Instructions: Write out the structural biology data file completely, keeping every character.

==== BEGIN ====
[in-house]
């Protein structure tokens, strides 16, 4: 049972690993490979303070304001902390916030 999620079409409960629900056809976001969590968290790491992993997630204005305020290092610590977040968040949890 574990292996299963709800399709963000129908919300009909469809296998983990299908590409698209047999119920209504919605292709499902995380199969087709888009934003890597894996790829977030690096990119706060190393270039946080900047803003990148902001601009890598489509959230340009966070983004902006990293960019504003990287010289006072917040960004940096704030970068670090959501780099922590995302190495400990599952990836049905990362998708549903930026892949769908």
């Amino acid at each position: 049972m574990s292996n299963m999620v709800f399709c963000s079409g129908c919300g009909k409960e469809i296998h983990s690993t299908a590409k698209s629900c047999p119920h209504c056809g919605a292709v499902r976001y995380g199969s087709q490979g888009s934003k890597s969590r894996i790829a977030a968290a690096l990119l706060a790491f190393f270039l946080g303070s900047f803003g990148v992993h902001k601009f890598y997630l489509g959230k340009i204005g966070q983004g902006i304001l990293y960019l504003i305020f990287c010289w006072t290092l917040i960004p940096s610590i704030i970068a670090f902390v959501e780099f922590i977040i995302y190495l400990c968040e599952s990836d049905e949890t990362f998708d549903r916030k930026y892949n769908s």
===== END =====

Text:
[in-house]
């Protein structure tokens, strides 16, 4: 049972690993490979303070304001902390916030 999620079409409960629900056809976001969590968290790491992993997630204005305020290092610590977040968040949890 574990292996299963709800399709963000129908919300009909469809296998983990299908590409698209047999119920209504919605292709499902995380199969087709888009934003890597894996790829977030690096990119706060190393270039946080900047803003990148902001601009890598489509959230340009966070983004902006990293960019504003990287010289006072917040960004940096704030970068670090959501780099922590995302190495400990599952990836049905990362998708549903930026892949769908």
């Amino acid at each position: 049972m574990s292996n299963m999620v709800f399709c963000s079409g129908c919300g009909k409960e469809i296998h983990s690993t299908a590409k698209s629900c047999p119920h209504c056809g919605a292709v499902r976001y995380g199969s087709q490979g888009s934003k890597s969590r894996i790829a977030a968290a690096l990119l706060a790491f190393f270039l946080g303070s900047f803003g990148v992993h902001k601009f890598y997630l489509g959230k340009i204005g966070q983004g902006i304001l990293y960019l504003i305020f990287c010289w006072t290092l917040i960004p940096s610590i704030i970068a670090f902390v959501e780099f922590i977040i995302y190495l400990c968040e599952s990836d049905e949890t990362f998708d549903r916030k930026y892949n769908s």